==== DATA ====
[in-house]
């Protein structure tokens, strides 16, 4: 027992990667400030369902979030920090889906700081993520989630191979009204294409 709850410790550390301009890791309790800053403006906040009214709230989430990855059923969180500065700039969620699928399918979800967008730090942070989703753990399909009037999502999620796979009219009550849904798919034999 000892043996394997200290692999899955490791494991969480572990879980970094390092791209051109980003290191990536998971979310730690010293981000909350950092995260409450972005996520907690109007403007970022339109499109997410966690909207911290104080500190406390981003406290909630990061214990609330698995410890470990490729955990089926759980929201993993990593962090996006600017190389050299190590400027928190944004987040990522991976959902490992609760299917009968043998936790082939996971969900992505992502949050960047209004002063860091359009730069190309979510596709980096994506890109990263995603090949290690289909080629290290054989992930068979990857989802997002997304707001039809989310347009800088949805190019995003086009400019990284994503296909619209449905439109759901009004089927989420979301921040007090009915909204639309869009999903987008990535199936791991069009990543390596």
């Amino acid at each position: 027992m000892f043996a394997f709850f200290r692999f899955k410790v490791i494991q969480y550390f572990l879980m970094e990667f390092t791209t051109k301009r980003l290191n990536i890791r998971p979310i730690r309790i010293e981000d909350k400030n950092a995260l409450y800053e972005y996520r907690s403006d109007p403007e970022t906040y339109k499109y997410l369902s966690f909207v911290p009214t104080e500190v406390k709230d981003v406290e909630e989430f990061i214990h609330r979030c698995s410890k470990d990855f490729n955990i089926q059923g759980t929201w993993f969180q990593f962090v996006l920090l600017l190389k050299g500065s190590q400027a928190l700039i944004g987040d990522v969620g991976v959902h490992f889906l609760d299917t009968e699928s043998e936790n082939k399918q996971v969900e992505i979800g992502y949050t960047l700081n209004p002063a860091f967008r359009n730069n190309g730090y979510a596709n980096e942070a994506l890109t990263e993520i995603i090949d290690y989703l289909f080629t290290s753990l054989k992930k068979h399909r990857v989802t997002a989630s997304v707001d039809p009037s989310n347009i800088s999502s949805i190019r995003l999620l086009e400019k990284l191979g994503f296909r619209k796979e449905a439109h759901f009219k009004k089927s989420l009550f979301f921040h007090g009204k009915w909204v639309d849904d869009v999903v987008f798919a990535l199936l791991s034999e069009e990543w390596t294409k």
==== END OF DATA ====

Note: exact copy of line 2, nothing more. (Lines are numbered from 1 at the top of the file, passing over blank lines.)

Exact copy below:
């Protein structure tokens, strides 16, 4: 027992990667400030369902979030920090889906700081993520989630191979009204294409 709850410790550390301009890791309790800053403006906040009214709230989430990855059923969180500065700039969620699928399918979800967008730090942070989703753990399909009037999502999620796979009219009550849904798919034999 000892043996394997200290692999899955490791494991969480572990879980970094390092791209051109980003290191990536998971979310730690010293981000909350950092995260409450972005996520907690109007403007970022339109499109997410966690909207911290104080500190406390981003406290909630990061214990609330698995410890470990490729955990089926759980929201993993990593962090996006600017190389050299190590400027928190944004987040990522991976959902490992609760299917009968043998936790082939996971969900992505992502949050960047209004002063860091359009730069190309979510596709980096994506890109990263995603090949290690289909080629290290054989992930068979990857989802997002997304707001039809989310347009800088949805190019995003086009400019990284994503296909619209449905439109759901009004089927989420979301921040007090009915909204639309869009999903987008990535199936791991069009990543390596």